Thanks to the Non-Profit Law Blog’s weekly curated link list, I learned that there is a new collaborative working on a way to provide a clearinghouse for raw, clean, and standardized nonprofit tax data gathered from Form 990 filings.
While that may not sound like it is relevant to your daily life at all, being able to easily access that day will make researching non-profits much easier, hopefully resulting in data which will support better decision making.
Drew McManus painstakingly extracted data from 990 filings from 2005 to 2022 for his annual Orchestra Compensation Report project on Adaptistration. He would frequently grumble about the fact that the data was not available in a machine readable format that would make that data so much easier to process and shift through. If I recall correctly, his go to source was the Pro Publica Non Profit Explorer which is contributing their data to this new clearinghouse.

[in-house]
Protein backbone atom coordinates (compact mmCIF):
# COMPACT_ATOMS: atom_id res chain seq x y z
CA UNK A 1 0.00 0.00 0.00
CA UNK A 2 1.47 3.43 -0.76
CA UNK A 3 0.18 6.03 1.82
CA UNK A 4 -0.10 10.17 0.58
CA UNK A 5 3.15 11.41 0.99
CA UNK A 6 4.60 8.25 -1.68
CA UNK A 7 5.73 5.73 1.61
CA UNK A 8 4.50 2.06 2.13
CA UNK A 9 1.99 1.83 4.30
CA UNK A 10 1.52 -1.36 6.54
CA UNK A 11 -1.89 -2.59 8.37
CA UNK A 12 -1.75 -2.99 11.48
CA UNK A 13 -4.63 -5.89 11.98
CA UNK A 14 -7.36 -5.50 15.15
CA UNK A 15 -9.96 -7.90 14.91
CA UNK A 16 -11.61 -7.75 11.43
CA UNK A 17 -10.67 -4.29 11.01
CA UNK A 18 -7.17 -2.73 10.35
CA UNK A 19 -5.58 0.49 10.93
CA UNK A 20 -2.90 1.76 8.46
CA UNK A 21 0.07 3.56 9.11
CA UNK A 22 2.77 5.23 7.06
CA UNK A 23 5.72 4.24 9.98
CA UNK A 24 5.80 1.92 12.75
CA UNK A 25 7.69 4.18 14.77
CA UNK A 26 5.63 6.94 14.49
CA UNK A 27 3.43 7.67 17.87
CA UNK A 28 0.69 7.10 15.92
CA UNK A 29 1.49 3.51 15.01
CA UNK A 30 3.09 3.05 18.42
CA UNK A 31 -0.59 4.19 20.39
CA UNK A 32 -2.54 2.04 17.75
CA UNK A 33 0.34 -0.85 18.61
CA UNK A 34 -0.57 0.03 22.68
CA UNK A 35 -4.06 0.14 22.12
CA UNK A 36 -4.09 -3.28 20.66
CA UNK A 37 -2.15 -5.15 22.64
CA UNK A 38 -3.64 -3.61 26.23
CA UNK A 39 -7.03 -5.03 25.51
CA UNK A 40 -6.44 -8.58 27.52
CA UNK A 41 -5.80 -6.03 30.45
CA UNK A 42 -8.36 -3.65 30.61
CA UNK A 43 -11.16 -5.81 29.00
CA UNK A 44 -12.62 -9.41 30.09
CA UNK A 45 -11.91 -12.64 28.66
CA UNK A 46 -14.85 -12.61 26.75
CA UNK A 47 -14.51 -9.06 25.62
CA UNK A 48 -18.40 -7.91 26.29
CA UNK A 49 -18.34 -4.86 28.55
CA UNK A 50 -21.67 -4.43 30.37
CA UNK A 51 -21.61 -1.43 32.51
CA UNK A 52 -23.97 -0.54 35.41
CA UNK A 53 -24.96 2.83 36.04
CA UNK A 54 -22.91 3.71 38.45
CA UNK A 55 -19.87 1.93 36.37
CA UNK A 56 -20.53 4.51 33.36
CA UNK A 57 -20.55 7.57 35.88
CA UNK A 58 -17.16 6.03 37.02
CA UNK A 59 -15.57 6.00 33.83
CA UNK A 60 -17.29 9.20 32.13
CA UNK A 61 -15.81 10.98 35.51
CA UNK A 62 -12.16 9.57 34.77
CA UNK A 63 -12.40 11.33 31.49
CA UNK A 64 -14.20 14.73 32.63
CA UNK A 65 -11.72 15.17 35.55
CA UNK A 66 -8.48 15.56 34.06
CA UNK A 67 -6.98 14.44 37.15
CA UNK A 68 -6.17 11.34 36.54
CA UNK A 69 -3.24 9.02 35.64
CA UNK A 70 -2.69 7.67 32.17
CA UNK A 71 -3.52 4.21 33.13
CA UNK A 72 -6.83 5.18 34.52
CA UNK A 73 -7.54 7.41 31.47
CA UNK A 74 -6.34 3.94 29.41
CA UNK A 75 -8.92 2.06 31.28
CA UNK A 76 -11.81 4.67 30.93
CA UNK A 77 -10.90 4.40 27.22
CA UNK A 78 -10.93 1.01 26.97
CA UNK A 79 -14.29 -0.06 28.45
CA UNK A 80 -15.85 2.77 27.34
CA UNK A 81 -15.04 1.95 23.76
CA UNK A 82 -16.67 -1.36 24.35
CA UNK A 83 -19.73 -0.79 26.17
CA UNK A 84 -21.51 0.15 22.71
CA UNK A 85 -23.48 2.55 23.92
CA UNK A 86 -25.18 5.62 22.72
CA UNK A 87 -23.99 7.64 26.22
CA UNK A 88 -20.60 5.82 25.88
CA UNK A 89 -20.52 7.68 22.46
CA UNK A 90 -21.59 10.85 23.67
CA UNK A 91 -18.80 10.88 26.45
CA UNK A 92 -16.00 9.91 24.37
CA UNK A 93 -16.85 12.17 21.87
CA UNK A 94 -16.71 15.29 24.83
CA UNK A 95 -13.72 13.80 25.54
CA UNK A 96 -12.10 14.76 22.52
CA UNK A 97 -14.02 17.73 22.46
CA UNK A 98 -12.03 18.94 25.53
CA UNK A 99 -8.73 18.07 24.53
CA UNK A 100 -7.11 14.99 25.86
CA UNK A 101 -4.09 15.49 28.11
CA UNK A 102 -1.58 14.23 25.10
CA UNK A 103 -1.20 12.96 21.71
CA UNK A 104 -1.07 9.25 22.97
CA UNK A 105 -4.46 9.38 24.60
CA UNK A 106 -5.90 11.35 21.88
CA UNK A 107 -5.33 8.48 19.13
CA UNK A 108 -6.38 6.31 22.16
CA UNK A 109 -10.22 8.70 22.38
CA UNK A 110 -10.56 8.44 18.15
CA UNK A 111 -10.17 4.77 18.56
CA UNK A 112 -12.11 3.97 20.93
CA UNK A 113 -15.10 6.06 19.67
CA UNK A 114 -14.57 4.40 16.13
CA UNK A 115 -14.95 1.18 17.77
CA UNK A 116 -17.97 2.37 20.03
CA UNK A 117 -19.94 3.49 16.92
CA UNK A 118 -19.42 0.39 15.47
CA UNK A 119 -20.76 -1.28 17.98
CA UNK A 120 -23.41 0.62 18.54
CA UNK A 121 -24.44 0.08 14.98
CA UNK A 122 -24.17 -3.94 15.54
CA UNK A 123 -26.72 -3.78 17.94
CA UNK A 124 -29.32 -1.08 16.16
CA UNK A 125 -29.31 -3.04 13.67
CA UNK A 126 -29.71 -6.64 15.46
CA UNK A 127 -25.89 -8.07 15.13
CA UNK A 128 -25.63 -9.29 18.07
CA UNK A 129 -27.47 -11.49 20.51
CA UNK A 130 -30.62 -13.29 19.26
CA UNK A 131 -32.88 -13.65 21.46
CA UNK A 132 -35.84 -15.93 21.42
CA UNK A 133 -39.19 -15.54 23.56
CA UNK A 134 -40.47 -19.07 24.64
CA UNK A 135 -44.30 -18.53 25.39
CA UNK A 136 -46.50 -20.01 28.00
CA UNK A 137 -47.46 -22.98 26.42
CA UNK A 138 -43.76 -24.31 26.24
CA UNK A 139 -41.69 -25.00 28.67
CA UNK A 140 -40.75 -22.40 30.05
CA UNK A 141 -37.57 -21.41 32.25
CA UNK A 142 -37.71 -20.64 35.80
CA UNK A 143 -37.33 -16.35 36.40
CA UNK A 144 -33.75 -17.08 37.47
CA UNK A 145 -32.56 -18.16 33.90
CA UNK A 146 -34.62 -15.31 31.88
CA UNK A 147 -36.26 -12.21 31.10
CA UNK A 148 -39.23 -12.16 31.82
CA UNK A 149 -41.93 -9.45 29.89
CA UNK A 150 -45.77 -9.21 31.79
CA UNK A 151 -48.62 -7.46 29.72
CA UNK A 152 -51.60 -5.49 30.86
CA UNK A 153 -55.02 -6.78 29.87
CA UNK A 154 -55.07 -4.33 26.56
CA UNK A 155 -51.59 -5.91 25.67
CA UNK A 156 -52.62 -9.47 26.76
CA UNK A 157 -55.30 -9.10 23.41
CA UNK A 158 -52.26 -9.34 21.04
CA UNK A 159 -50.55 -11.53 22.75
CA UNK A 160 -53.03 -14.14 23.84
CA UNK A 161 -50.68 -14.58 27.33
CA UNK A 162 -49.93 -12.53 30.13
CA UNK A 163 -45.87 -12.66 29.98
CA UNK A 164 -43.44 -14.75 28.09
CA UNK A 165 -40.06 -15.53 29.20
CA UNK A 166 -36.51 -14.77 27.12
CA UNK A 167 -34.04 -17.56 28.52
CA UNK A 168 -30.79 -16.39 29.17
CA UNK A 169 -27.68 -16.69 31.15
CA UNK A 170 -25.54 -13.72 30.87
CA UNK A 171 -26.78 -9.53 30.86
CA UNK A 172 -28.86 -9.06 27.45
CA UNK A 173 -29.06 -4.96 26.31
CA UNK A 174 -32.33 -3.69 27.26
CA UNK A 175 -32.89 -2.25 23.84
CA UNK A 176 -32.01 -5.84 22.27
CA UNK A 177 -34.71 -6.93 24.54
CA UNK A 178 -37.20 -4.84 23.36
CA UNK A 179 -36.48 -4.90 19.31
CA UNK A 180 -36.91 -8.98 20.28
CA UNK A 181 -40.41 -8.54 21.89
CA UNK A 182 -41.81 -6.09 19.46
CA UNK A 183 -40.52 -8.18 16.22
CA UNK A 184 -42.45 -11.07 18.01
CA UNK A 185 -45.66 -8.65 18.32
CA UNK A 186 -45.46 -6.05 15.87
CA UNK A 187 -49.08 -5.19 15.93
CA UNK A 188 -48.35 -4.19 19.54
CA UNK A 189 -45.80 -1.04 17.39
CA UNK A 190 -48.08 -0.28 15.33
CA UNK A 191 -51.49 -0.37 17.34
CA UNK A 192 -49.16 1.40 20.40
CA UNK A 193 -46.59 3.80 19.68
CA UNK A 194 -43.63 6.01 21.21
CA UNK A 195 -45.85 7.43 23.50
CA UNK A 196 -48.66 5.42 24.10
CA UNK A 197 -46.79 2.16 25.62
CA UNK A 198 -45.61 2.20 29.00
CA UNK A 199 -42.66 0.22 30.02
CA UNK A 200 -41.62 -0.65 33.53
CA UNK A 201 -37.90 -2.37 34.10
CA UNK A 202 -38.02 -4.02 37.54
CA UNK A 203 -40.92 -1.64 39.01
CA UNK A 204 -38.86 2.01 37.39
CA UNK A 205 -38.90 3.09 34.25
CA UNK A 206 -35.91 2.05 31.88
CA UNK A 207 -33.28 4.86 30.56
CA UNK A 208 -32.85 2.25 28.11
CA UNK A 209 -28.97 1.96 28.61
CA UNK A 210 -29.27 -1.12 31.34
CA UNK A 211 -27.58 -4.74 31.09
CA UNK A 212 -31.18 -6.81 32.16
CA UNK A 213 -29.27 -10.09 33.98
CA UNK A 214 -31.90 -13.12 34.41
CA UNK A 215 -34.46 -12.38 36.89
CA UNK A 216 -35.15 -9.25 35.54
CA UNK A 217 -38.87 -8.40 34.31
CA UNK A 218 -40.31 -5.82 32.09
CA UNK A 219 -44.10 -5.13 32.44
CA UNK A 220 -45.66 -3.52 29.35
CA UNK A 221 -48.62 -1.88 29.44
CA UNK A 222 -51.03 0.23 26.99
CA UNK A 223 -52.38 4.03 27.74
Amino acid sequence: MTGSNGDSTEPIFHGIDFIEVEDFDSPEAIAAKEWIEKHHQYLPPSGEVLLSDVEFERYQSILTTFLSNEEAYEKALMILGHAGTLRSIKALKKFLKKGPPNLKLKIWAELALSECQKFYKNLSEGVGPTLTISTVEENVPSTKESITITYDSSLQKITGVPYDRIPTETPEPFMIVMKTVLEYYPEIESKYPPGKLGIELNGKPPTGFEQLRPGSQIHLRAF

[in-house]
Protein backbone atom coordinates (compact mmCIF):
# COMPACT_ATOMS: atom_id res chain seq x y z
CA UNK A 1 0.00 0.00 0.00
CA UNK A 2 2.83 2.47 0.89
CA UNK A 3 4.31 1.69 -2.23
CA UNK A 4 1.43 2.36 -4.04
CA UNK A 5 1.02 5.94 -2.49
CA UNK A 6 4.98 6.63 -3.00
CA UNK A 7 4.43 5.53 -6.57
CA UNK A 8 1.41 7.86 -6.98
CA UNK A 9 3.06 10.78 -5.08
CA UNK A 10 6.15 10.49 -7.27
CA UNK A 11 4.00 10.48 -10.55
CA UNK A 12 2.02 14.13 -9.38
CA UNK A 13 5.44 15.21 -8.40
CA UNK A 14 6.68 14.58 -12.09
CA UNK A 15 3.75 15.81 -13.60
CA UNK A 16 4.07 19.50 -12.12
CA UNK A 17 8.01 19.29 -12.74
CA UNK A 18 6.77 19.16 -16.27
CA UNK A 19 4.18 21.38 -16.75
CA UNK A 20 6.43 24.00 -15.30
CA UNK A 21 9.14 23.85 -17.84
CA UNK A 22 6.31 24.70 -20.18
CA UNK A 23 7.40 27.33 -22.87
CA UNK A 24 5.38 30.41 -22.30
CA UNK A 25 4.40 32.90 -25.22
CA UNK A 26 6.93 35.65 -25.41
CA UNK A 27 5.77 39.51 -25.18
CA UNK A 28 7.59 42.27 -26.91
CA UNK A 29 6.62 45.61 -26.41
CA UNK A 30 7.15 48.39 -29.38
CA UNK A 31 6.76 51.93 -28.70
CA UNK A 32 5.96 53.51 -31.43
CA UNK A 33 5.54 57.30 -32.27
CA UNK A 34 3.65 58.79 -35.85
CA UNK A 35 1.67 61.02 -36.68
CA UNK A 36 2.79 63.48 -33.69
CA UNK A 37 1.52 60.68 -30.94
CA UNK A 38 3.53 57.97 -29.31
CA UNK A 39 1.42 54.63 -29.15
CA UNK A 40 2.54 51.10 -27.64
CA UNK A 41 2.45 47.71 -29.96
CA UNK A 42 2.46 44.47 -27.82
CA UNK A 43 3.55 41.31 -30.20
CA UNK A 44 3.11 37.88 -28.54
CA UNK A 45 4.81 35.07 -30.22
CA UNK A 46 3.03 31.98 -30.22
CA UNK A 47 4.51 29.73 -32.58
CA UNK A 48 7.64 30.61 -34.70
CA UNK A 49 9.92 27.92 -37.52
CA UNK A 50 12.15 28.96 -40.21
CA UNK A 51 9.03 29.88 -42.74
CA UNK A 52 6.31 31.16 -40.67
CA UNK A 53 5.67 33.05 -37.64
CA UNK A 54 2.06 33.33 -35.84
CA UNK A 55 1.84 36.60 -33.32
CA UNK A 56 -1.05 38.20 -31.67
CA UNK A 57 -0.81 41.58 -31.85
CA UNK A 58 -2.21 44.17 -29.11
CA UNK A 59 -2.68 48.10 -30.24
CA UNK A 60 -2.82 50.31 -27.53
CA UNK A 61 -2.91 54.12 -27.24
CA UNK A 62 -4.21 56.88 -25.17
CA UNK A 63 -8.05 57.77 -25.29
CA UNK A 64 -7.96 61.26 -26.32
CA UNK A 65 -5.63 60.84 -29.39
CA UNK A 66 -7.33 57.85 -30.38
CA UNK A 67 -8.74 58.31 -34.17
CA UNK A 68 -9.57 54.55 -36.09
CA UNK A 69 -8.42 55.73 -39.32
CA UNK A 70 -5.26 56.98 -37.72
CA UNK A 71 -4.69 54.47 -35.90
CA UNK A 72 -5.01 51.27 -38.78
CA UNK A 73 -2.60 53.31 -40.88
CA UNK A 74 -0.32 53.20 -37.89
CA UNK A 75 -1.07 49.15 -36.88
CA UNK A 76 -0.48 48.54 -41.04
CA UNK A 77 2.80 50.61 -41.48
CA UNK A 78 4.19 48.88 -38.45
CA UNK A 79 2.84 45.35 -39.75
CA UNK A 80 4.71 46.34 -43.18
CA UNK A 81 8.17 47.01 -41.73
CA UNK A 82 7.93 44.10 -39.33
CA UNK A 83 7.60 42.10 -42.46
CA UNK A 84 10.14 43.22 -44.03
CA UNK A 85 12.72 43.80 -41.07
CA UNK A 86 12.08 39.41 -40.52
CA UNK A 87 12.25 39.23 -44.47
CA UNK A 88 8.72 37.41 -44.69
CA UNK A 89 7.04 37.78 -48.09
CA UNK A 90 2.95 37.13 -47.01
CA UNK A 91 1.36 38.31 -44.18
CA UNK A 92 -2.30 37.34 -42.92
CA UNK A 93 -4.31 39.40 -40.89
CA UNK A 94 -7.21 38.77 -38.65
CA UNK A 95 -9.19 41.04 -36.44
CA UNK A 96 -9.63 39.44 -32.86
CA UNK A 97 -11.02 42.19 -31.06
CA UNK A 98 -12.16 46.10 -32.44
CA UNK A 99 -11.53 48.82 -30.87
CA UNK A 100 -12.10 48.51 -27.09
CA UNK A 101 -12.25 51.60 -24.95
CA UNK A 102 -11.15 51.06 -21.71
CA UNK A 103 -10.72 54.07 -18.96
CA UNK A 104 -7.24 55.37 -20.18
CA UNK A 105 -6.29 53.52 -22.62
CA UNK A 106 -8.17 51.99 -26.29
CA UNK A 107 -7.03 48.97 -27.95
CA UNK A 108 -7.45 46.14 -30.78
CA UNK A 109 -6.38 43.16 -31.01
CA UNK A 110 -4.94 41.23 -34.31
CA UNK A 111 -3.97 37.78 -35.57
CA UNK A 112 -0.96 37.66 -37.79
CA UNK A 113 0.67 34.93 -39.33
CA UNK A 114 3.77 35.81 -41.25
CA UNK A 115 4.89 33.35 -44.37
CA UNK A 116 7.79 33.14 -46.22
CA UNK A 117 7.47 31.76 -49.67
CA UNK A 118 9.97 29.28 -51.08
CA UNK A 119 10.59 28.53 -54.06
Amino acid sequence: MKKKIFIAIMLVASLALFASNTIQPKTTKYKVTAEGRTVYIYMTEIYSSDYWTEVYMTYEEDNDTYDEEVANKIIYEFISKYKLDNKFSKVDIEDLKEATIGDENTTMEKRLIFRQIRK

Having good data about things like compensation can help advance equity and inclusion goals. The Association of Performing Arts Professionals (APAP) is engaged in an Art Compensation Project for some of these very reasons.
Better data crunching capabilities can also facilitate the study of differences by region and discipline for revenues, expenses, impact of private vs. public & government based grant making, etc.
Given that there have been so many groups who have attempted to serve as a clearinghouse for 990 data, the biggest question perhaps is whether this new collaboration can make it work better than in the past.